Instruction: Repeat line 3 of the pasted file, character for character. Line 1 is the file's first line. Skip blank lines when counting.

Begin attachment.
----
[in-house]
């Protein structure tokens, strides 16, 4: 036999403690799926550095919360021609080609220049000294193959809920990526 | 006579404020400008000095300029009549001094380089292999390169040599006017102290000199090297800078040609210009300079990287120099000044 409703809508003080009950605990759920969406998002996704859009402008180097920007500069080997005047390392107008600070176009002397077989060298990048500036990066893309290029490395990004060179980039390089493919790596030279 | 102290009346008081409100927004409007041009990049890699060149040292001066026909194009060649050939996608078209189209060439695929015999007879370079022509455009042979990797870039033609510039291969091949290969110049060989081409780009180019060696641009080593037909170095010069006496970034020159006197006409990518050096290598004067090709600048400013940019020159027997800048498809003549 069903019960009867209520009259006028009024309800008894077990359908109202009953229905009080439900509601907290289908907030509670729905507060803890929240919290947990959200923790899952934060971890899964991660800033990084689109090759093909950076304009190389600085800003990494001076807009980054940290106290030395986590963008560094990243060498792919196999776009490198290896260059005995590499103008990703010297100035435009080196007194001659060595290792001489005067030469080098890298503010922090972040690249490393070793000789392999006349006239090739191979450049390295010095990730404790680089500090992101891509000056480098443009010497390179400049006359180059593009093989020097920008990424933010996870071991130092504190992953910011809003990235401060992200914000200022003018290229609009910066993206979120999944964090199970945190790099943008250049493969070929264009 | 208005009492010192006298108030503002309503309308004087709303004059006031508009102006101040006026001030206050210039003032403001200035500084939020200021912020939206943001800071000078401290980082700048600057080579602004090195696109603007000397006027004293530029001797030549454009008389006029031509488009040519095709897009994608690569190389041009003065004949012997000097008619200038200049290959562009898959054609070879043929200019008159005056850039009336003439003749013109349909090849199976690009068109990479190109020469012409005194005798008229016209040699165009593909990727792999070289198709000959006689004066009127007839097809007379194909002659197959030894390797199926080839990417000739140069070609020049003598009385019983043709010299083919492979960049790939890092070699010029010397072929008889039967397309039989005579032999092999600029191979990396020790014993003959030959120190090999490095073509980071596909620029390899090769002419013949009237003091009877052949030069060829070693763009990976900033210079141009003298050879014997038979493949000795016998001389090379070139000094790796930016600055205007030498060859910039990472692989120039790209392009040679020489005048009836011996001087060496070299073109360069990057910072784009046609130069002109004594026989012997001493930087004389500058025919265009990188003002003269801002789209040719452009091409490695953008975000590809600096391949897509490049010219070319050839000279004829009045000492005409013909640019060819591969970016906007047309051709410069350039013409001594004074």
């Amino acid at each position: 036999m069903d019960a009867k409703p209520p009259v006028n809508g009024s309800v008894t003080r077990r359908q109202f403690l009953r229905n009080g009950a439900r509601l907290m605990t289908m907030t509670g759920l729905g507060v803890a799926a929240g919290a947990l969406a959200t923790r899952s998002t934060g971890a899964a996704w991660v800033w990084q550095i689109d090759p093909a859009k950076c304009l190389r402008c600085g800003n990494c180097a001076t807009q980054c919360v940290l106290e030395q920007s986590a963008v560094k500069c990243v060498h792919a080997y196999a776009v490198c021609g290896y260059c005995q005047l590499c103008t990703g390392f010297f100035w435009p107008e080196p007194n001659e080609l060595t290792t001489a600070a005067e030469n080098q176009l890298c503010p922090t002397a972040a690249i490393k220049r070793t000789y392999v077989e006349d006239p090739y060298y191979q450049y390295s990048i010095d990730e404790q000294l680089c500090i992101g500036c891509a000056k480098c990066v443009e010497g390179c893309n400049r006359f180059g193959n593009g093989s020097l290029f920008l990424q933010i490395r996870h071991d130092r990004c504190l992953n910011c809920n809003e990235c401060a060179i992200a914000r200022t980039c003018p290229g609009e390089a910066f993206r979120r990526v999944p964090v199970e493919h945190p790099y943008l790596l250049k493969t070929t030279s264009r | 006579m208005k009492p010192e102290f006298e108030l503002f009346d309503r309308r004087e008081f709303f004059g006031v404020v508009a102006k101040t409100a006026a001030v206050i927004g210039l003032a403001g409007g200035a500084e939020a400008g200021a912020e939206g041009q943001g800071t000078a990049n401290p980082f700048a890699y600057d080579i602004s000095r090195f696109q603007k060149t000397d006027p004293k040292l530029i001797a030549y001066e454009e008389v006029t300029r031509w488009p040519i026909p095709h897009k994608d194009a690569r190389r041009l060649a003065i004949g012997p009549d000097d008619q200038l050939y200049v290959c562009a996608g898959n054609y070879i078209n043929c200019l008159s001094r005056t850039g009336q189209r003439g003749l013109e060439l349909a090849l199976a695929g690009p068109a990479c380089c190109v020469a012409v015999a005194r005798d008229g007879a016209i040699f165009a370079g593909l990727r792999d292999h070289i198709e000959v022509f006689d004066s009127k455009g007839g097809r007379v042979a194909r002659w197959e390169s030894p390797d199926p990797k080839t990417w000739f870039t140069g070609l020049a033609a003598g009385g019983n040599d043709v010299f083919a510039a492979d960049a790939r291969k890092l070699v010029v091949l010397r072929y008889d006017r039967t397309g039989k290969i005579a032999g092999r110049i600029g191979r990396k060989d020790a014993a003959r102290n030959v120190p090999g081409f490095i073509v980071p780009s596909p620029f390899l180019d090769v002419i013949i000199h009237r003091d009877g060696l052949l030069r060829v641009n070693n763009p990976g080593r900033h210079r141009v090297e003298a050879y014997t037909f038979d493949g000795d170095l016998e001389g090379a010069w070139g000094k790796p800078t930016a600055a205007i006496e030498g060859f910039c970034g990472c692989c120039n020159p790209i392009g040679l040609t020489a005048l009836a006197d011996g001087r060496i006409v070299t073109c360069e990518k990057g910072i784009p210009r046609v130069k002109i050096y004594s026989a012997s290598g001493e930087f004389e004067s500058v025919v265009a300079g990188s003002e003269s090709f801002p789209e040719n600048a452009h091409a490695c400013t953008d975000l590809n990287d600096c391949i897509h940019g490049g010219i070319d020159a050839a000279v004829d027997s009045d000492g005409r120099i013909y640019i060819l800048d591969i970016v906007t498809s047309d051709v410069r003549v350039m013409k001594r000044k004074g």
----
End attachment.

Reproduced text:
């Amino acid at each position: 036999m069903d019960a009867k409703p209520p009259v006028n809508g009024s309800v008894t003080r077990r359908q109202f403690l009953r229905n009080g009950a439900r509601l907290m605990t289908m907030t509670g759920l729905g507060v803890a799926a929240g919290a947990l969406a959200t923790r899952s998002t934060g971890a899964a996704w991660v800033w990084q550095i689109d090759p093909a859009k950076c304009l190389r402008c600085g800003n990494c180097a001076t807009q980054c919360v940290l106290e030395q920007s986590a963008v560094k500069c990243v060498h792919a080997y196999a776009v490198c021609g290896y260059c005995q005047l590499c103008t990703g390392f010297f100035w435009p107008e080196p007194n001659e080609l060595t290792t001489a600070a005067e030469n080098q176009l890298c503010p922090t002397a972040a690249i490393k220049r070793t000789y392999v077989e006349d006239p090739y060298y191979q450049y390295s990048i010095d990730e404790q000294l680089c500090i992101g500036c891509a000056k480098c990066v443009e010497g390179c893309n400049r006359f180059g193959n593009g093989s020097l290029f920008l990424q933010i490395r996870h071991d130092r990004c504190l992953n910011c809920n809003e990235c401060a060179i992200a914000r200022t980039c003018p290229g609009e390089a910066f993206r979120r990526v999944p964090v199970e493919h945190p790099y943008l790596l250049k493969t070929t030279s264009r | 006579m208005k009492p010192e102290f006298e108030l503002f009346d309503r309308r004087e008081f709303f004059g006031v404020v508009a102006k101040t409100a006026a001030v206050i927004g210039l003032a403001g409007g200035a500084e939020a400008g200021a912020e939206g041009q943001g800071t000078a990049n401290p980082f700048a890699y600057d080579i602004s000095r090195f696109q603007k060149t000397d006027p004293k040292l530029i001797a030549y001066e454009e008389v006029t300029r031509w488009p040519i026909p095709h897009k994608d194009a690569r190389r041009l060649a003065i004949g012997p009549d000097d008619q200038l050939y200049v290959c562009a996608g898959n054609y070879i078209n043929c200019l008159s001094r005056t850039g009336q189209r003439g003749l013109e060439l349909a090849l199976a695929g690009p068109a990479c380089c190109v020469a012409v015999a005194r005798d008229g007879a016209i040699f165009a370079g593909l990727r792999d292999h070289i198709e000959v022509f006689d004066s009127k455009g007839g097809r007379v042979a194909r002659w197959e390169s030894p390797d199926p990797k080839t990417w000739f870039t140069g070609l020049a033609a003598g009385g019983n040599d043709v010299f083919a510039a492979d960049a790939r291969k890092l070699v010029v091949l010397r072929y008889d006017r039967t397309g039989k290969i005579a032999g092999r110049i600029g191979r990396k060989d020790a014993a003959r102290n030959v120190p090999g081409f490095i073509v980071p780009s596909p620029f390899l180019d090769v002419i013949i000199h009237r003091d009877g060696l052949l030069r060829v641009n070693n763009p990976g080593r900033h210079r141009v090297e003298a050879y014997t037909f038979d493949g000795d170095l016998e001389g090379a010069w070139g000094k790796p800078t930016a600055a205007i006496e030498g060859f910039c970034g990472c692989c120039n020159p790209i392009g040679l040609t020489a005048l009836a006197d011996g001087r060496i006409v070299t073109c360069e990518k990057g910072i784009p210009r046609v130069k002109i050096y004594s026989a012997s290598g001493e930087f004389e004067s500058v025919v265009a300079g990188s003002e003269s090709f801002p789209e040719n600048a452009h091409a490695c400013t953008d975000l590809n990287d600096c391949i897509h940019g490049g010219i070319d020159a050839a000279v004829d027997s009045d000492g005409r120099i013909y640019i060819l800048d591969i970016v906007t498809s047309d051709v410069r003549v350039m013409k001594r000044k004074g």